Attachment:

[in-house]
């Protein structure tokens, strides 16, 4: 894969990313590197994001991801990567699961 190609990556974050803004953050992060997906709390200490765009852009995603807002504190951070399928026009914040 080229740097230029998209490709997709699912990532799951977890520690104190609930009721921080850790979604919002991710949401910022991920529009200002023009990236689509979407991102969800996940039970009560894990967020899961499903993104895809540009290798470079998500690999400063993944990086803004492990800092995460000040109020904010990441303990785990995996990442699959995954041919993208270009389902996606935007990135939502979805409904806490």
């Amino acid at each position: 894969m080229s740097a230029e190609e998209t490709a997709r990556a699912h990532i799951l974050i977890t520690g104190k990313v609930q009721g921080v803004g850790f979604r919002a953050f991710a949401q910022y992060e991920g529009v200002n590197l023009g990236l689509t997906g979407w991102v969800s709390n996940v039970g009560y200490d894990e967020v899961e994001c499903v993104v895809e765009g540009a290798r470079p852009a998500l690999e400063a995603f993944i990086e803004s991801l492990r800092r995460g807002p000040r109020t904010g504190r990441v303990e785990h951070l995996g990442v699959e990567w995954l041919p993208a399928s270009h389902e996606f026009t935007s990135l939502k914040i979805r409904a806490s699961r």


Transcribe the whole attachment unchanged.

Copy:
[in-house]
């Protein structure tokens, strides 16, 4: 894969990313590197994001991801990567699961 190609990556974050803004953050992060997906709390200490765009852009995603807002504190951070399928026009914040 080229740097230029998209490709997709699912990532799951977890520690104190609930009721921080850790979604919002991710949401910022991920529009200002023009990236689509979407991102969800996940039970009560894990967020899961499903993104895809540009290798470079998500690999400063993944990086803004492990800092995460000040109020904010990441303990785990995996990442699959995954041919993208270009389902996606935007990135939502979805409904806490």
């Amino acid at each position: 894969m080229s740097a230029e190609e998209t490709a997709r990556a699912h990532i799951l974050i977890t520690g104190k990313v609930q009721g921080v803004g850790f979604r919002a953050f991710a949401q910022y992060e991920g529009v200002n590197l023009g990236l689509t997906g979407w991102v969800s709390n996940v039970g009560y200490d894990e967020v899961e994001c499903v993104v895809e765009g540009a290798r470079p852009a998500l690999e400063a995603f993944i990086e803004s991801l492990r800092r995460g807002p000040r109020t904010g504190r990441v303990e785990h951070l995996g990442v699959e990567w995954l041919p993208a399928s270009h389902e996606f026009t935007s990135l939502k914040i979805r409904a806490s699961r």